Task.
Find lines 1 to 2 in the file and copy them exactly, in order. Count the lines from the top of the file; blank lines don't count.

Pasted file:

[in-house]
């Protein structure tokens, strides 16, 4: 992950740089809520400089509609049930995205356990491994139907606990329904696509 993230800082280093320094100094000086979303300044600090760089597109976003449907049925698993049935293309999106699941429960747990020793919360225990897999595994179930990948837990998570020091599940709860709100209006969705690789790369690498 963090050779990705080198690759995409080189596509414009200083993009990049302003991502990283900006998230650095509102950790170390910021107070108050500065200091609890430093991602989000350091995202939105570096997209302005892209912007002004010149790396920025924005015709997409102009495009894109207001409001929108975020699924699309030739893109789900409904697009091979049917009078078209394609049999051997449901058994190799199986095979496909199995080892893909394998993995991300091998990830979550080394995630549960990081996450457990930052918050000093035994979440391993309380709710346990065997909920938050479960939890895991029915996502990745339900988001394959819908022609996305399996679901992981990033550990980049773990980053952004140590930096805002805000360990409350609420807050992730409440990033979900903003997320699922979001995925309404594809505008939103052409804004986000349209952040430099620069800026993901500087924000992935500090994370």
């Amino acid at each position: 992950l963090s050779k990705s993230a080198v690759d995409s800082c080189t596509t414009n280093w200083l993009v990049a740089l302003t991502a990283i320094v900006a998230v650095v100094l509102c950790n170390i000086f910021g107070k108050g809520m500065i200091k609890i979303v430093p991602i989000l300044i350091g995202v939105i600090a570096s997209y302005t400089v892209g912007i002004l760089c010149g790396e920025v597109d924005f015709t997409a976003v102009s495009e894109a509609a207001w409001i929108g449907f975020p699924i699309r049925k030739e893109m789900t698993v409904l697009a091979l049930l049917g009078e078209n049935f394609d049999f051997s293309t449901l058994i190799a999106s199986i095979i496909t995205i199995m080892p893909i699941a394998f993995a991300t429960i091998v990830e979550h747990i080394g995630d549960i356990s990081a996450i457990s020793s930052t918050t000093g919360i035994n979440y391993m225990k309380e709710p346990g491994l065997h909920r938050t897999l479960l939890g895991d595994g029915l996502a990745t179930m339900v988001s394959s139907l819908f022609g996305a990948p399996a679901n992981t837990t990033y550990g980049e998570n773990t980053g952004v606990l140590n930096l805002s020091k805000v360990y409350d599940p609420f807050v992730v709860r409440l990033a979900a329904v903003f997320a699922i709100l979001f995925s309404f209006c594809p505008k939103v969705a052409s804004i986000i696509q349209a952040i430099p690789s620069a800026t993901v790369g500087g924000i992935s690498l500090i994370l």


[in-house]
């Protein structure tokens, strides 16, 4: 992950740089809520400089509609049930995205356990491994139907606990329904696509 993230800082280093320094100094000086979303300044600090760089597109976003449907049925698993049935293309999106699941429960747990020793919360225990897999595994179930990948837990998570020091599940709860709100209006969705690789790369690498 963090050779990705080198690759995409080189596509414009200083993009990049302003991502990283900006998230650095509102950790170390910021107070108050500065200091609890430093991602989000350091995202939105570096997209302005892209912007002004010149790396920025924005015709997409102009495009894109207001409001929108975020699924699309030739893109789900409904697009091979049917009078078209394609049999051997449901058994190799199986095979496909199995080892893909394998993995991300091998990830979550080394995630549960990081996450457990930052918050000093035994979440391993309380709710346990065997909920938050479960939890895991029915996502990745339900988001394959819908022609996305399996679901992981990033550990980049773990980053952004140590930096805002805000360990409350609420807050992730409440990033979900903003997320699922979001995925309404594809505008939103052409804004986000349209952040430099620069800026993901500087924000992935500090994370």